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Thursday, January 31, 2013

“NEPAL NITE ’13: GLIMPSES OF NEPAL” AT SOUTH DAKOTA STATE UNIVERSITY, BROOKINGS, SD


This year also Nepalese Students Association (NeSA) at South Dakota State University, Brookings, SD organized a most awaited program of the year ‘Nepal Nite  2013′. Theme of the program was ‘Glimpses of Nepal’. As usual, the program was awesome. Food variety, quality and taste was really good. However, after attending nepal nite for several years, it felt quite a bit of repetition. If a nepali can feel the program as repetitive, I can imagine what it feels like for non-nepali people attending it. Nonetheless, the voluntary efforts put by nepali students amid their hectic schedule is really appreciable and they deserve it. Hats off to all nepali studnets. Here are some videos of the program.

Sunday, September 23, 2012

A Visit to Dakota Nature Park, Brookings, SD


Though the Dakota Nature Park is close to my home, it was my second trip to  there.  The park feels more natural than other parks in Brookings. The park is located on the northwest corner of 22nd Ave and 32 Street in Brookings, South Dakota. According to the Brookings City official site the park covers the area of 135 acres. Interestingly the site was a landfill earlier. The park consists of series of connected small ponds and is known for bird watching, trail walking, and catch-and-release fishing in the town area.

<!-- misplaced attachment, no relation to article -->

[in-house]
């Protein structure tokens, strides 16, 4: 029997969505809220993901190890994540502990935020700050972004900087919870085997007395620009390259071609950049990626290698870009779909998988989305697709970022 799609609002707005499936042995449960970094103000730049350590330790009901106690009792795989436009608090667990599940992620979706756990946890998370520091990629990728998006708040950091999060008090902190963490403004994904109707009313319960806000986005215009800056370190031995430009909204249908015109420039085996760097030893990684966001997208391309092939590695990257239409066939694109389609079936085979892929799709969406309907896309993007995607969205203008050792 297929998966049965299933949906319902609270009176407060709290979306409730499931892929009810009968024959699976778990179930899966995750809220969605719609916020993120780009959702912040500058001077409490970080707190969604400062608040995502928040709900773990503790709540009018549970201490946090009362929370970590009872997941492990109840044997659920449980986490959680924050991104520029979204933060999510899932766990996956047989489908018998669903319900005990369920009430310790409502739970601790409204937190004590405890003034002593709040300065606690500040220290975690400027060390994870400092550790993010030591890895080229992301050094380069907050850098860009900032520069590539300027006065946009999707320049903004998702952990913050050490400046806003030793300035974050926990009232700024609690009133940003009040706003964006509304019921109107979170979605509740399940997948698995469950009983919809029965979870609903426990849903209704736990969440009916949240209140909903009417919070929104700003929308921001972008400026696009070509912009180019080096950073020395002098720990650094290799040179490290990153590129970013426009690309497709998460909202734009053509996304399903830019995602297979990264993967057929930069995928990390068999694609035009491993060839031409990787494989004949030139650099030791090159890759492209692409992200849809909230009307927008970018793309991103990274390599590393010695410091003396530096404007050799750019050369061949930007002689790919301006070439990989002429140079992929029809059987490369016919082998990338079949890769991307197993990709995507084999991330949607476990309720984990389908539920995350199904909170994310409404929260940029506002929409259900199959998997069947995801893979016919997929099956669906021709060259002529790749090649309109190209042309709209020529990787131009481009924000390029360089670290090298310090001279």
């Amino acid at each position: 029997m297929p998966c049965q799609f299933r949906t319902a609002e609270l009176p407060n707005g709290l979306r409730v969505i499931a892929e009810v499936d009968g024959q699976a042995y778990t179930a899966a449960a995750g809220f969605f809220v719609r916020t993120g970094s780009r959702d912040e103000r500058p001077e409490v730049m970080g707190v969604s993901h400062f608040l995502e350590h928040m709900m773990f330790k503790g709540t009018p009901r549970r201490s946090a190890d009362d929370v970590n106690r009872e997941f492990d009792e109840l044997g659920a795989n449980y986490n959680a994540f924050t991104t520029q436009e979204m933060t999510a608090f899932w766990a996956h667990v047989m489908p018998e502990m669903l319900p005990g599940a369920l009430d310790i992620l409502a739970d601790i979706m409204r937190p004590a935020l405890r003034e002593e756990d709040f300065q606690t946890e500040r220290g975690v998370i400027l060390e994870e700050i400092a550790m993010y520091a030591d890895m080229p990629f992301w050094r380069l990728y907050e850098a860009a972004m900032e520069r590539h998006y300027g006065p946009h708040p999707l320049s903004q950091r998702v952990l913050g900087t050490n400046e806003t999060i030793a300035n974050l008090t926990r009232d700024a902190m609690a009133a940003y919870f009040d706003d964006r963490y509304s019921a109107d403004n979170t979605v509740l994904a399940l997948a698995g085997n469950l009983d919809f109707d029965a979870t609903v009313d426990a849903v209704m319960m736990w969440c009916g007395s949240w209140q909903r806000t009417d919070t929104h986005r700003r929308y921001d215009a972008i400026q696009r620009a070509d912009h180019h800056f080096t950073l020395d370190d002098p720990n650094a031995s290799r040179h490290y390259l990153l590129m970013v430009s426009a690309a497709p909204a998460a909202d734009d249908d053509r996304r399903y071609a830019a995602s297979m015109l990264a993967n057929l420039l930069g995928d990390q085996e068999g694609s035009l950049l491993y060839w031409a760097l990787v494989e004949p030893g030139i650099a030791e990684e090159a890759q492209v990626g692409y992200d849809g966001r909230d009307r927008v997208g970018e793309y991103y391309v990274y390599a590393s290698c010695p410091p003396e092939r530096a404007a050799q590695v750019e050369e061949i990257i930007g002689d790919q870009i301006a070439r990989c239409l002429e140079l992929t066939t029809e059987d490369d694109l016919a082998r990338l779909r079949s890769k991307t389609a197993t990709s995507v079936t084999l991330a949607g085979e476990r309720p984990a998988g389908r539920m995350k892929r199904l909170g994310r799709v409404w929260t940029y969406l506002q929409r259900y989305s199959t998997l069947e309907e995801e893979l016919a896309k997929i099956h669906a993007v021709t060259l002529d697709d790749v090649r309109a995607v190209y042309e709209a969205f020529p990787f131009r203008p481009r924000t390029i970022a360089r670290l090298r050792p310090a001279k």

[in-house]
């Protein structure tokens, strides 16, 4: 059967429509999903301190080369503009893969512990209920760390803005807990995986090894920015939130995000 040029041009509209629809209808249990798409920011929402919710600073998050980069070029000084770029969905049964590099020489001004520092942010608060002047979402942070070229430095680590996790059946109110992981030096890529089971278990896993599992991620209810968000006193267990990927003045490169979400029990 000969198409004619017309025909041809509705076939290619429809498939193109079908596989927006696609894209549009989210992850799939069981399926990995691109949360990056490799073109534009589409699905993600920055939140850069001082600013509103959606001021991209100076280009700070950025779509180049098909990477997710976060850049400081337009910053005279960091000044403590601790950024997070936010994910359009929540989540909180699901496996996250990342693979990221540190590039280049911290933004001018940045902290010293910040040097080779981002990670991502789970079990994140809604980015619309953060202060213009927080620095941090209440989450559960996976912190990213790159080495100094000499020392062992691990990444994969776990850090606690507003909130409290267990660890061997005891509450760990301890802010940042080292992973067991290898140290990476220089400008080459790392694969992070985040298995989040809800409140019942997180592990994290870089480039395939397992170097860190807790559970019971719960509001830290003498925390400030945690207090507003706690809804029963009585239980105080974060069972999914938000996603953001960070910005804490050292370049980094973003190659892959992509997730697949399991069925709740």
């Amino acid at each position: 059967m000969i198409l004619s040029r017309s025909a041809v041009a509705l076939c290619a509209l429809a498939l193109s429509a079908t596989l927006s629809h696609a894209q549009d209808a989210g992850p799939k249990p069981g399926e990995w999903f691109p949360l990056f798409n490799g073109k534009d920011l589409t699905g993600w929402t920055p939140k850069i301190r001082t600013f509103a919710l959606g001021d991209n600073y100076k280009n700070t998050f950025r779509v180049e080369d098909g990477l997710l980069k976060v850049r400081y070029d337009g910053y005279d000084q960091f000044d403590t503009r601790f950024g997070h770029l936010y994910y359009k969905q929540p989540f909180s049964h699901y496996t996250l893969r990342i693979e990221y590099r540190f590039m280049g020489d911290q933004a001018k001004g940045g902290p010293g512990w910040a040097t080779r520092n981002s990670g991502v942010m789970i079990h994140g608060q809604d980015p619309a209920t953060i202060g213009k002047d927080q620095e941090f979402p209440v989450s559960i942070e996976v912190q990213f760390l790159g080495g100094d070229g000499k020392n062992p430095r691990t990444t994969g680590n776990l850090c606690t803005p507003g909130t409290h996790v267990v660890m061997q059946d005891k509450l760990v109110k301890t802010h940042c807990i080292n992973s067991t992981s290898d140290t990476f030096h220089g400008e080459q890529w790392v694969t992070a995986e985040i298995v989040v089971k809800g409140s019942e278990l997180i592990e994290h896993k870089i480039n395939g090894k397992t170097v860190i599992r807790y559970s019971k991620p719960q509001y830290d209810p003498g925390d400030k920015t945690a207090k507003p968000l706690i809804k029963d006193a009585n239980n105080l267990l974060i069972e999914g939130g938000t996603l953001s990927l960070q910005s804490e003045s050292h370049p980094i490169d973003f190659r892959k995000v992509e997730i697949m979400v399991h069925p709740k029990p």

Here are some pictures I took during the trip. All pictures were taken with Nikon D3100 camera with 18-55 kit lens. Some pictures were post-processed in picasa.









Wednesday, June 13, 2012

Wheat diseases in South Central South Dakota


A wheat field near Platte, SD
Yesterday I went to south central South Dakota to collect leaf and root disease samples of wheat. I left Brookings, SD at 7:30 AM with our technician Richard and Earl, an undergrad student. We headed directly to near Pukwana taking I-90 W and took samples in a field. From there we went to Reliance and headed south to Winner. After having lunch at Winner we headed to Platte, Crossica and headed back to Brookings. It was almost midnight when I reached my home. We took several random root and leaf samples along the way.

Monday, May 21, 2012